The word Biodiversity has cropped up on my radar a few times in my life – but as a complete dummy when it comes to science, and with very little knowledge of plants (outside of food…); I must admit I’ve never given it much thought. But as today marks The United Nations International Day for Biological Diversity (IDB) – aiming to increase understanding and awareness of biodiversity issues – maybe it’s time I do some homework!
But we all know by now that I’m far too lazy to teach myself biology and botany in my spare time…so instead I’ve enlisted the help from a very handy friend of mine; Eden project Plant Records Scientist, Chris Bisson.
Who better to give me the low down on biodiversity than a horticultural and plant collection data geek? (Who also happened to be a general plant taxonomist, unashamed plant-chauvinist, surfer and illustrator…to name a few of his other talents!)
1. So, Chris, what exactly is Biodiversity?
Biodiversity is the combination of 3 things:
- The Genetic variability within a species
- The range and diversity of habitats within a particular area
- The amount of different species within an area.
This includes EVERY living thing, from microbes up.
2. Why is it so important?
These three factors provide ecosystem resilience, enable them to function efficiently and more sustainably; and as animals ourselves we really need them! Biodiversity can be valued to an extent; without it there would be no habitat to live, no food to eat and certainly life as we know it would cease to exist!!
3. Give me some examples of how it works
Well, if a nasty disease or natural disaster hits, some species – or individual species – could get wiped out. However if there is a high biodiversity, it is likely that some species will adapt through breeding or behaviour; thus reducing the effect of problem on the whole ecosystem.
As this year theme for International Day for Biological Diversity, is “Islands”, I’ll use these as an example. Islands by their very nature are quite secluded places and are less likely to have new or transient biota jumping through. This leads to the evolution of some really interesting and endemic species, but also creates habitats that can be extremely vulnerable to outside influences as they do not have the means to adapt as quickly to drastic changes.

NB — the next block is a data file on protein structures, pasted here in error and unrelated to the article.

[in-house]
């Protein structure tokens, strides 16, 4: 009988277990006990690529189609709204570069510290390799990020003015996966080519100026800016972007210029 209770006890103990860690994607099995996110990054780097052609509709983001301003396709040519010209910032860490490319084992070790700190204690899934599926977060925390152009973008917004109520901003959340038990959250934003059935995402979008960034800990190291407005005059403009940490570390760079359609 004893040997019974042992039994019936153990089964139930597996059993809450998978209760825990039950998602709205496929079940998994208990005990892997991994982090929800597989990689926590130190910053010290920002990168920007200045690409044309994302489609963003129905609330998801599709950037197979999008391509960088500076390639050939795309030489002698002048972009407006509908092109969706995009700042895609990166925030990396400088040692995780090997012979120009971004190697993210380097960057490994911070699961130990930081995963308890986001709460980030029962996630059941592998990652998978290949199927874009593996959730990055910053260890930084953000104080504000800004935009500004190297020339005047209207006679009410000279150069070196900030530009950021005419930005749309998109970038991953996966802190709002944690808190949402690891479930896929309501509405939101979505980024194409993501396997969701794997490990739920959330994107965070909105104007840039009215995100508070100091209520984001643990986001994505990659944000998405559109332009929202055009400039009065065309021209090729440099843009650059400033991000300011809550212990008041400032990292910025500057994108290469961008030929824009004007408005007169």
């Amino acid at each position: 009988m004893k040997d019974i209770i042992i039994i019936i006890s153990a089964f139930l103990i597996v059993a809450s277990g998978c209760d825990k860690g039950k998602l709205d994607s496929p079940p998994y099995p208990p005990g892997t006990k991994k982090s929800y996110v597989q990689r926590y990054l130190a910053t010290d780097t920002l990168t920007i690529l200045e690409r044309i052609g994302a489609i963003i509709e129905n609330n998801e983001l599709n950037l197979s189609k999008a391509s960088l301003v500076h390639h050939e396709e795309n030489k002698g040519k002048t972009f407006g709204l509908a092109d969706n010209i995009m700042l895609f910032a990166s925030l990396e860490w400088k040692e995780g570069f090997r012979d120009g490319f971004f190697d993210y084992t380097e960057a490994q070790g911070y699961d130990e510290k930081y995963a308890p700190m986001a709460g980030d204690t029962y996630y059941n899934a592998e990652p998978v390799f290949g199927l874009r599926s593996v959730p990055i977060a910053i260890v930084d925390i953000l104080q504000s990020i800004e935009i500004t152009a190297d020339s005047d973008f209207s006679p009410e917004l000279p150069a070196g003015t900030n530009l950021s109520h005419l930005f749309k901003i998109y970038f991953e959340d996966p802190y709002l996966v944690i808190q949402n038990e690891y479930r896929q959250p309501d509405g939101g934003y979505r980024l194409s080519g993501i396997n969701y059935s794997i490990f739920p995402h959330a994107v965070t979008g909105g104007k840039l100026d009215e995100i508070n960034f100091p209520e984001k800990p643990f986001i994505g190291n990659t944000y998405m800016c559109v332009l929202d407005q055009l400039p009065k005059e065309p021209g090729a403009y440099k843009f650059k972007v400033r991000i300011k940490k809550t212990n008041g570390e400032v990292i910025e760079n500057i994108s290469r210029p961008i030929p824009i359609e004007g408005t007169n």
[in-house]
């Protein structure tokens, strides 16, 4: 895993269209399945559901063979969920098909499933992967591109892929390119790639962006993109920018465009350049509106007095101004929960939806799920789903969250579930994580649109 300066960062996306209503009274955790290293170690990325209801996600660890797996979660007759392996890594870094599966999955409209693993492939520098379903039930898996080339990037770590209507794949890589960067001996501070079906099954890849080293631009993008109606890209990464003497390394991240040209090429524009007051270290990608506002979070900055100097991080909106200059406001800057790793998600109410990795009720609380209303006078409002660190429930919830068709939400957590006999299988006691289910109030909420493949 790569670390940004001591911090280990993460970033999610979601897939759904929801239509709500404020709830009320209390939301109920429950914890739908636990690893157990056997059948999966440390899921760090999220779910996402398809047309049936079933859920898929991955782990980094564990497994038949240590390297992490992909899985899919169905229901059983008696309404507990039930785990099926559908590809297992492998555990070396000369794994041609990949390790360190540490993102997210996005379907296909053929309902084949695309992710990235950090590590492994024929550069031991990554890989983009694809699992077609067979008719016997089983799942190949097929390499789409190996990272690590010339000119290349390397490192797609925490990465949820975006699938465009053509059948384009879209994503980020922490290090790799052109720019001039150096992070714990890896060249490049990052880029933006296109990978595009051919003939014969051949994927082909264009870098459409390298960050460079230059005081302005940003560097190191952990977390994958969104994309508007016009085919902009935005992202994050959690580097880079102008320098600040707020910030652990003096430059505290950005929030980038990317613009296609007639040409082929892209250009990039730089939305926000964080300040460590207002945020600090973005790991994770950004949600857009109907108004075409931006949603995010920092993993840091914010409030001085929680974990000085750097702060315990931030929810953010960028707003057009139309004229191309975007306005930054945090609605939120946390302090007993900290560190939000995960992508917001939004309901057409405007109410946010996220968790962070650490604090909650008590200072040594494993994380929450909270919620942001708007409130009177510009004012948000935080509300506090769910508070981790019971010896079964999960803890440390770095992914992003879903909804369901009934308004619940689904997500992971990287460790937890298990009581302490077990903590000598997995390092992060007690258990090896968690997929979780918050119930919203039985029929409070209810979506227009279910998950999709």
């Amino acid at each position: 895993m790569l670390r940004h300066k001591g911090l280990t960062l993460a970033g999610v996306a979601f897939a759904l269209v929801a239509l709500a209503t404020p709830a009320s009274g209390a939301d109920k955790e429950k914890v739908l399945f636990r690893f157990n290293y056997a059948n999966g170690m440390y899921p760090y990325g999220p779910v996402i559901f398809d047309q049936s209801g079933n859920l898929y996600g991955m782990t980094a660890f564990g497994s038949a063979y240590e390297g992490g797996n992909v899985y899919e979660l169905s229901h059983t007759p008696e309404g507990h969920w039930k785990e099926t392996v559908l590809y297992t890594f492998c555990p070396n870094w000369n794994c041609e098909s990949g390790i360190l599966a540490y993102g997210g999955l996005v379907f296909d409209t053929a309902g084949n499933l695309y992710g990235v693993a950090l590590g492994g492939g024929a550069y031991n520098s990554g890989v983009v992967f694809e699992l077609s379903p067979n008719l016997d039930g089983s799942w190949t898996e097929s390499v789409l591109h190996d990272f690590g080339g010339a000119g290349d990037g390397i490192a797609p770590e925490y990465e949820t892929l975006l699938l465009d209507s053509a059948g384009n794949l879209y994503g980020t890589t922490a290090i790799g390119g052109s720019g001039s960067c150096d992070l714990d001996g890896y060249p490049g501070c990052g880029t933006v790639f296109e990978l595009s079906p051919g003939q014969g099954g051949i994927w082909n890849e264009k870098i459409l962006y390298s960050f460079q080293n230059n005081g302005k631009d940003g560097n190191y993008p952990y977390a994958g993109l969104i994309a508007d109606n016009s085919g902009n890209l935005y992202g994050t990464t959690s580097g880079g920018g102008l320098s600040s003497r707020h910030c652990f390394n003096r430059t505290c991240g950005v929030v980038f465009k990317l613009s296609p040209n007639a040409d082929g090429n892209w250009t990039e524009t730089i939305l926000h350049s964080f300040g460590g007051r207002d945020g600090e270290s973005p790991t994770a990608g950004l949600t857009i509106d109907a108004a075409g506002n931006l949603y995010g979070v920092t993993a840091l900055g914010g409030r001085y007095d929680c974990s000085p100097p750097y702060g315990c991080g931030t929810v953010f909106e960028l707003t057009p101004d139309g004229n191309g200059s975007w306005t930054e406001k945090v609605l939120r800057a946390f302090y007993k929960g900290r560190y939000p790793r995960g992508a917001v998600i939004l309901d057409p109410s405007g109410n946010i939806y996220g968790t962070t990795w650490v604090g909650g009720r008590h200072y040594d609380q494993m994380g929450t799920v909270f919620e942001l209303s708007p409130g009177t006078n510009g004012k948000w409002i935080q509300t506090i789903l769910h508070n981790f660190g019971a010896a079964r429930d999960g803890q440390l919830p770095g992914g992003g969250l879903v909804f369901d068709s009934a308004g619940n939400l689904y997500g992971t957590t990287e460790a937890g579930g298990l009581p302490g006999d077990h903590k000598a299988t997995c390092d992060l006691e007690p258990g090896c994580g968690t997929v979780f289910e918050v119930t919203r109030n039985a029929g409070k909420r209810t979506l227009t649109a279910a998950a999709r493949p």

4. What are the biggest threats to global biodiversity right now?
A heap of stuff! Mostly caused by us. Desertification, climate change, poverty and food insecurity can all be linked to factors such as unsustainable agriculture and population pressures. Threats at a local level can be extremely significant as well; island habitats globally are extremely vulnerable to invasive species which can oust natives in pretty much every aspect of their life cycle.
5. But the theme is islands, so isn’t biodiversity only important on tropical islands outside the UK?
Biodiversity is important everywhere, let’s not forget that the Mediterranean basin is a biodiversity hotspot and many of the biodiversity that exists there is under threat. Islands closer to the poles are more likely to suffer from the effects of climate change. To an extent plant species may come off worse as they are unable to migrate as quickly as other organisms and in some cases it may be too late.
6. What can we practically do to help protect it where we live?
We can do all sorts, but the first step is to be aware that we can influence the way global and local biodiversity goes. Sometimes just reading the ingredients, investigating sources and industrial processes, and making the most sensible choices on the products we use can make a difference. Keeping it local is a great way to ensure that you have the best knowledge of where our products come from and helping to keep money in the local community as well as reducing the miles something has to travel. Learn impartially about the processes and factors that can influence biodiversity and get involved online and in local groups.